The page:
‘Perfect’ book review: Rachel Joyce

I’ve just finished this book and I’m in shock at the ending. As with all of Rachel’s Joyce’s stories, they capture just a glimpse into human life but that glimpse is just as vivid as your own.  Her characters in particular no matter what role they play in the story are so well rounded and memorable they will stay with you long after the final page has been turned.  It tells 2 intertwining stories; one of Byron, an eleven-year-old boy from a wealthy family who has a weird obsession with time and how things happen. One summer morning in June 1972, his fragile mother who is trying so hard to be perfect drives them to school a different and only Byron sees his mother hit a young girl and this changes everything.  The second story tells the story of Jim, a lonely middle-aged man struggling desperately with  OCD and wiping tables in the local cafe every day for a living. I found his story in a way more moving than that first because his struggles are laid bare and so raw that it broke my heart to know he’d spent his whole life like this, that he had no family, had never been with a women and had to been forced to live caged up in a caravan.

Credit to Year of the Yes Blog for their fantastic Picture. Don’t forget to go and check them out.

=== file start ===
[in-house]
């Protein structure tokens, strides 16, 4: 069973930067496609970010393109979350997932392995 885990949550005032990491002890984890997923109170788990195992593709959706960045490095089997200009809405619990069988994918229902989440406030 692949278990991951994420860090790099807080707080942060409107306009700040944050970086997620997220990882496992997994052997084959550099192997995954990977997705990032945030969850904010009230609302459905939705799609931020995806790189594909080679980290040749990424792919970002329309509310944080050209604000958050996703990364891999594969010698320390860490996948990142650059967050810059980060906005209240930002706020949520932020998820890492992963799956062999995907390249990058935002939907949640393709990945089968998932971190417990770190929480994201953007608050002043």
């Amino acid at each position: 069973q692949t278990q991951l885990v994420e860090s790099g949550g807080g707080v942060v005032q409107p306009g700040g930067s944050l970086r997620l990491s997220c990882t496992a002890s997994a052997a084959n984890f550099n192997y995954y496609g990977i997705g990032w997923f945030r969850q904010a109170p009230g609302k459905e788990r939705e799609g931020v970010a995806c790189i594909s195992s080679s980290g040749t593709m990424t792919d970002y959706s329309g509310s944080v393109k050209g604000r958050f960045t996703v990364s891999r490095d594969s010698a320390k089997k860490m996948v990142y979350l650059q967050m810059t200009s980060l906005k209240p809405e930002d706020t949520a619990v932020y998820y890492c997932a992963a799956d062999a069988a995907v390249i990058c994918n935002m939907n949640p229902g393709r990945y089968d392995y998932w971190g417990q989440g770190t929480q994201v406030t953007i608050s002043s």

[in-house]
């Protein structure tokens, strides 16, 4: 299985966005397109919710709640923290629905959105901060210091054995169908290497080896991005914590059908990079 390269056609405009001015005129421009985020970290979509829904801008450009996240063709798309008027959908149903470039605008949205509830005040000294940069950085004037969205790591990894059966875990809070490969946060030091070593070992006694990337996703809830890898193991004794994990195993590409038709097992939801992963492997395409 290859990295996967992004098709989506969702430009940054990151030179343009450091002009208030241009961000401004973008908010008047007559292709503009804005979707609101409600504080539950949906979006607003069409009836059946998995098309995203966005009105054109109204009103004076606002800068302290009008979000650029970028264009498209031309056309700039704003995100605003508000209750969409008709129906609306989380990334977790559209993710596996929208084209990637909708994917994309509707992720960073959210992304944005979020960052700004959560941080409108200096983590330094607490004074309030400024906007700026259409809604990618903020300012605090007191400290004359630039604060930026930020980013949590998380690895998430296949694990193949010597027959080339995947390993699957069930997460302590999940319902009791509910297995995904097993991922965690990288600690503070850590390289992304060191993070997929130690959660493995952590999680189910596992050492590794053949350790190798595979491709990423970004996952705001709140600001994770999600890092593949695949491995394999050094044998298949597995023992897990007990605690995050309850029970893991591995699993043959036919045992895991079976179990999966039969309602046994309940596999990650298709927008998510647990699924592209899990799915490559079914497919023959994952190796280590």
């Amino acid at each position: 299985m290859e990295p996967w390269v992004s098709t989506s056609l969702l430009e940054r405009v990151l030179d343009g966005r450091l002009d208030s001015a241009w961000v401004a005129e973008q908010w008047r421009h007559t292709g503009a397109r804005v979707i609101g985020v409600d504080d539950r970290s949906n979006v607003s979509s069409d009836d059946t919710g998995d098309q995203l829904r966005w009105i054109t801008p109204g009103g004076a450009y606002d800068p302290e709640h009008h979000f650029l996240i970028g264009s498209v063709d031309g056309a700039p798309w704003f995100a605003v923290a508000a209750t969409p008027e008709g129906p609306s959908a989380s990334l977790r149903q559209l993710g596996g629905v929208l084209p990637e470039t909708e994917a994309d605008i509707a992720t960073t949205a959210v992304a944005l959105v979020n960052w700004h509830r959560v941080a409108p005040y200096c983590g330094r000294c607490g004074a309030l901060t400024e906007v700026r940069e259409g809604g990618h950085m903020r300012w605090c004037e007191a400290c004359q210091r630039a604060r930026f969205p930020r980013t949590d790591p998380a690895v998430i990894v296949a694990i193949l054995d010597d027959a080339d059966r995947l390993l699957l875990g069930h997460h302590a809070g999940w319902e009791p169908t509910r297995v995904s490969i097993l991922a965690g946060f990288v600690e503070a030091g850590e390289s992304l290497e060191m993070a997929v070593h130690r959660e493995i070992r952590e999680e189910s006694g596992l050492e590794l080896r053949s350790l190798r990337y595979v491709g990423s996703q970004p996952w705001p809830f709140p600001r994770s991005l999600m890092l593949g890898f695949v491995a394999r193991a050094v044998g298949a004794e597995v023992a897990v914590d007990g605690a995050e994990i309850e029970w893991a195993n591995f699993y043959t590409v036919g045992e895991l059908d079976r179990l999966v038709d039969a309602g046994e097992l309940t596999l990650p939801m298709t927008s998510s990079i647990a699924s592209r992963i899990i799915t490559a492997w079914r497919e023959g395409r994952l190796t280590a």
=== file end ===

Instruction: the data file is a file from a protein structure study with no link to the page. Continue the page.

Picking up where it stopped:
There are many key themes in this. book from responsibility and gender to class and childhood. However, a very prevalent theme which really struck me is loneliness. It is embodied both by the lonely and beautiful yet desolate landscape that surrounds the story and also in people’s marriages and relationships. Byron’s childhood without being allowed to see his best friend seems almost as lonely as his mother’s marriage or Jim’s solitary existence 40 years later. It’s also about sadness and the way we all struggle in silence and sometimes we struggle for a lifetime without realising that everyone is feeling what we feel and we’re not as alone as we think. I did find the pacing of it a bit slow at times and sometimes I was much more invested in Jim’s story but it all comes together and I think everyone should read this book, even if it’s just for the shock at the end which Joyce pulls off perfectly. There’s no better feeling then when an author has you rereading the last 3 pages to work if you what you just read is actually true.I had to sit for a moment digesting what I’d just read. As I think everyone should read this, whether exploring how people used to view mental health or to be moved by the redemption at the end of the book. Or even for the twist. You won’t be disappointed. I promise.

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